Back to the taters. You want to cook the potatoes until you can put a knife into them with little to no resistance, they want to be on the verge of falling apart.
Once par-boiled take them out and add them to a colander or just pop a lid on the pan. Then get to bashing them about a bit.
What you are trying to achieve here is getting the edges of the potatoes to have a fluff, rounded texture that will crisp up when roasted.
Now take out the fat (very carefully) from the oven, it should be shimmering, and add the potatoes – be mindful of splashback.
At this point you also want to add any seasoning, for example, rosemary is a good shout as well as some black pepper. I tend to season with salt at the end just for appearance’s sake and with the hot oil, it sticks better.
Now you’re going to roast them, and this often takes longer than people think hence why you sometimes end up with slightly pale roasties that won’t hold up to an Aunt Bessies.
45 to 50 minutes should do it, an hour tops but what emerges should be golden, crispy on the outside, fluffy on the inside pillows of starchy goodness.
There are tons of vegetables you could serve at Christmas – broccoli, carrots, asparagus, cauliflower (cheese obviously), sprouts (mentioned above), the list goes on.
But here are two veggies that I think are unbeatable.
We’re talking chilli roasted carrots and honey roasted parsnips. Chilli? On Christmas dinner? Yeah, that’s right.
I choose these because they take what are some pretty boring vegetables and absolutely ruin any nutritional integrity by turning them into sticky, sweet gravy vessels.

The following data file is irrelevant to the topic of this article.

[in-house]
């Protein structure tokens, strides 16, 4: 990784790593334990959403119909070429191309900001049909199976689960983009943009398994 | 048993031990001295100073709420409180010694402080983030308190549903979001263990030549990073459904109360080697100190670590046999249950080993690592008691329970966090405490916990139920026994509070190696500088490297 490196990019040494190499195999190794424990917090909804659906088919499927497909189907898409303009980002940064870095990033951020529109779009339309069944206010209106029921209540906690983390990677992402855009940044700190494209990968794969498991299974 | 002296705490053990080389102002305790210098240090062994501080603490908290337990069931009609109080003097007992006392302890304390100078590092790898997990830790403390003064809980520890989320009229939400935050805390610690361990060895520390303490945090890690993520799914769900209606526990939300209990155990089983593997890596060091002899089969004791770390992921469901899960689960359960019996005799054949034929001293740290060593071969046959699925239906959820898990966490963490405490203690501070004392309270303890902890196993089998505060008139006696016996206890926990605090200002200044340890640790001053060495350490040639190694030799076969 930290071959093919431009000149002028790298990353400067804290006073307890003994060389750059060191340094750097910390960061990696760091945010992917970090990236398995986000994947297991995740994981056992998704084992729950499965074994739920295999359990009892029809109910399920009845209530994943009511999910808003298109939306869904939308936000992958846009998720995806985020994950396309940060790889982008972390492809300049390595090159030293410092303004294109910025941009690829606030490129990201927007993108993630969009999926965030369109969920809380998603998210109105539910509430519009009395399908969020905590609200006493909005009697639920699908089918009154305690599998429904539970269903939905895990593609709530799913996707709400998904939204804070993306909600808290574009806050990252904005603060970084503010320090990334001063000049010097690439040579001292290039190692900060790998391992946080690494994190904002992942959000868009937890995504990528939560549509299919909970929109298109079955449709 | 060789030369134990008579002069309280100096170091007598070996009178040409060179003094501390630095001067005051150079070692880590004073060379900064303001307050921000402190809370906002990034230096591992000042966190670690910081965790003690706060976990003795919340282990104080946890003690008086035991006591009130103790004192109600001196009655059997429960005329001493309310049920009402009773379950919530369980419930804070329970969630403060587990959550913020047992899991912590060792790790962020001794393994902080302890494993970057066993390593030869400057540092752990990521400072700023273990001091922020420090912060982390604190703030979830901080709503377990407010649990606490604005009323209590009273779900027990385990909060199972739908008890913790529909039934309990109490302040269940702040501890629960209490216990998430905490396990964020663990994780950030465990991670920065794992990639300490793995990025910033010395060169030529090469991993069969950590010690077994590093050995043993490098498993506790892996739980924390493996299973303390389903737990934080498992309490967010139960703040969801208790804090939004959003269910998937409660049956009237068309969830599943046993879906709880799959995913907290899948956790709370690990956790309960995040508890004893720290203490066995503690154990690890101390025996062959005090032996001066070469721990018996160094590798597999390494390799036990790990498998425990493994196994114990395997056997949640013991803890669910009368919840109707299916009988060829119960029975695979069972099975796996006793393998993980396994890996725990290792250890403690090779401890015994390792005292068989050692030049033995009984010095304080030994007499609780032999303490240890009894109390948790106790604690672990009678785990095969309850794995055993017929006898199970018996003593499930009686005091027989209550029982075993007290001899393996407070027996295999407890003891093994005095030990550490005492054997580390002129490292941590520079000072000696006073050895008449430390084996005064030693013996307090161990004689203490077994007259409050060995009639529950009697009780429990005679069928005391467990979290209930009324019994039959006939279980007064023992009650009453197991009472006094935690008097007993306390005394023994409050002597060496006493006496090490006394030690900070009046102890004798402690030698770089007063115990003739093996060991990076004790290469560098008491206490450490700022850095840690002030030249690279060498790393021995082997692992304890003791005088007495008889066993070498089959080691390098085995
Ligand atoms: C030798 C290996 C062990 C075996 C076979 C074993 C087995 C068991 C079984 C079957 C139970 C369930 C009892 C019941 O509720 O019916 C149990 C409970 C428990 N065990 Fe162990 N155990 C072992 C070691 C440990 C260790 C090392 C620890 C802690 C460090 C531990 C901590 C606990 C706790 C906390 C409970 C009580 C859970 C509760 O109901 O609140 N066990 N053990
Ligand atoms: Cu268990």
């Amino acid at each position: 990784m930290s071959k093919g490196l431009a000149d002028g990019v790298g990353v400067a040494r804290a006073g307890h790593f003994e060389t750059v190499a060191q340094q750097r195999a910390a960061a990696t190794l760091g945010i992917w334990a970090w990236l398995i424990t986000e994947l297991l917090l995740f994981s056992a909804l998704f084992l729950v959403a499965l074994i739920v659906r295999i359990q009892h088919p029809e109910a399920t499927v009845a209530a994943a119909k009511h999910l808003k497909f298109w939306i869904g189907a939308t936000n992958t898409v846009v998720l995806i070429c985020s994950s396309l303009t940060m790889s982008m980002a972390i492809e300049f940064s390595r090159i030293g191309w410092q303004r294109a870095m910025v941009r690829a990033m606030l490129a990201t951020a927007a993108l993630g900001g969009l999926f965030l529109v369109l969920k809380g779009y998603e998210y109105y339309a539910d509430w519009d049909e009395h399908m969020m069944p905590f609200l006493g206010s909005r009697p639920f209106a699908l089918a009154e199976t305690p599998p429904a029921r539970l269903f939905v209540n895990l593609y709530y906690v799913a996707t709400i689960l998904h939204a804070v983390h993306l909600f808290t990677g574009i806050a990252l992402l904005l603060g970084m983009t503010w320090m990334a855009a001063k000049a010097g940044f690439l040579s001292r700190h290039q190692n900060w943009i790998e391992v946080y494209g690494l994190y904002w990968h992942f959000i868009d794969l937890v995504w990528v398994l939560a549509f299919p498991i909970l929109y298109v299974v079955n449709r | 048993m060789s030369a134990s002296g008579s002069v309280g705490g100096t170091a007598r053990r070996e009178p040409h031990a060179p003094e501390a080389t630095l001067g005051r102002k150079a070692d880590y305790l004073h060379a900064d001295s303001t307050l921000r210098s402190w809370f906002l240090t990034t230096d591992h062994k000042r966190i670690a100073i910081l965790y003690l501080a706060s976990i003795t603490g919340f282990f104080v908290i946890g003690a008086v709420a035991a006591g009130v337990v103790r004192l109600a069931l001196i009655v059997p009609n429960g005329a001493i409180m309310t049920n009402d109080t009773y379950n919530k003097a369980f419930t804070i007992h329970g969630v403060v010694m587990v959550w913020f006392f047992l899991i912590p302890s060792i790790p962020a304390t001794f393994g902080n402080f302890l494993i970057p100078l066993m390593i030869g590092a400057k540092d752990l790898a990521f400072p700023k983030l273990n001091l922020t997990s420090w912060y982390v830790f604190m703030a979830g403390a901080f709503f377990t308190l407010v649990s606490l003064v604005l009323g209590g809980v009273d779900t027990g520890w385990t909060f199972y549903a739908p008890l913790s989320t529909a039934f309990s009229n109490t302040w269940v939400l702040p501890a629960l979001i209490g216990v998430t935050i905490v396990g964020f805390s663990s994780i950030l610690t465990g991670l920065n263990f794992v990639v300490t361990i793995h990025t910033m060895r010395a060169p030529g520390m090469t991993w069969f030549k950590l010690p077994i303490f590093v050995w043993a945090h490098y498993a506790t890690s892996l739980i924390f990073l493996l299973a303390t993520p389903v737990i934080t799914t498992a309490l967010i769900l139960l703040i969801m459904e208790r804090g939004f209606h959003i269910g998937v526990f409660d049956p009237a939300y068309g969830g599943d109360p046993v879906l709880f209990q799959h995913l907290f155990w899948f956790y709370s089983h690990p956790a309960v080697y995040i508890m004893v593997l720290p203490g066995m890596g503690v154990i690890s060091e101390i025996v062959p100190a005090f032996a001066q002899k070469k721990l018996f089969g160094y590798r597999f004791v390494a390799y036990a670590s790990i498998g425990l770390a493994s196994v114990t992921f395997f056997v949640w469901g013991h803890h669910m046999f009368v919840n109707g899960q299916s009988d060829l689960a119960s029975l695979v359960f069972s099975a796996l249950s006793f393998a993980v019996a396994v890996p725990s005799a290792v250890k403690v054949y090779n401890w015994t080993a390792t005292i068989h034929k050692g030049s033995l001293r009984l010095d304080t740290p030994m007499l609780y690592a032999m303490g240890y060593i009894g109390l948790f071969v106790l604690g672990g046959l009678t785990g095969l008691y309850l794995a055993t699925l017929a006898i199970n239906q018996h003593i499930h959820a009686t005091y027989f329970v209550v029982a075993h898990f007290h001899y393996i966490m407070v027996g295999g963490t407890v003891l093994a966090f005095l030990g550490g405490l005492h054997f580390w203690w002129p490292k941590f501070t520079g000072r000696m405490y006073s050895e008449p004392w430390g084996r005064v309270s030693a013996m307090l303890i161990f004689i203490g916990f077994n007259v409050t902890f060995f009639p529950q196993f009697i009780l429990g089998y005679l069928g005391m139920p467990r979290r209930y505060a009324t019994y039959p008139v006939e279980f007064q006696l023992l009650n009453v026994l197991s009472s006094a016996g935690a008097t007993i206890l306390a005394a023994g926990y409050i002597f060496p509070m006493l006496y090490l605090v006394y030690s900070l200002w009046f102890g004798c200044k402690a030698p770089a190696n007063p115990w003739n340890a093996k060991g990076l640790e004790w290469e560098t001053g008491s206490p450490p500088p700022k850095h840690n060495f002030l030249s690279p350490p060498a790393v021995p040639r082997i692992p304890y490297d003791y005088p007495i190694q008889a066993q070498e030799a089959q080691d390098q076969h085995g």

For this recipe, you will need a bag of carrots and a bag of parsnips, some garlic, red chilli and some honey.
Salt and pepper too.
Straight off the bat, I don’t bother par boiling carrots or parsnips, I don’t think it’s necessary but if you want to you can.
Chop your veggies into thick-ish batons.
I would say chop the carrot down the middle and then do it again, unless they are really small then just roast them whole.
Once your veg is prepped and your oven has preheated to 200C or 180C for fan assisted – that’s gas mark 4 – pop the veggies into two baking trays and begin seasoning.
For the parsnips, warm up the honey (about three tablespoons) in a pan so it’s runny, you can also add some festive spices such as clove, cardamom or cumin at this point but I prefer just honey with salt and pepper.
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Pour the honey onto the parsnips and the aforementioned salt and pepper and mix them around until covered, sticky and generally a mess. That’s it. Parsnips prepped.
For the carrots there is a little more work, you want to chop up a red chilli and 2 cloves of garlic.
Layer the carrots in a baking tray and drizzle on some good quality olive oil, then mix the garlic and chilli over the carrots. Once again, that’s it, carrots are prepped.
Some people add honey to their carrots, I don’t because, like me, they’re sweet enough.
Then you want to roast both of these at the same time for about 40 to 45 minutes or until tender, golden brown and barely resistant to a paring knife.
There you have it, four simple sides that are perfect for Christmas dinner. Of course just go as mad as possible, do as much as you can muster but don’t wear yourself out, it’s been a hard year for everyone.
Keep an eye out for my next rambling about the best main dishes for Christmas, including some vegan alternatives that don’t suck.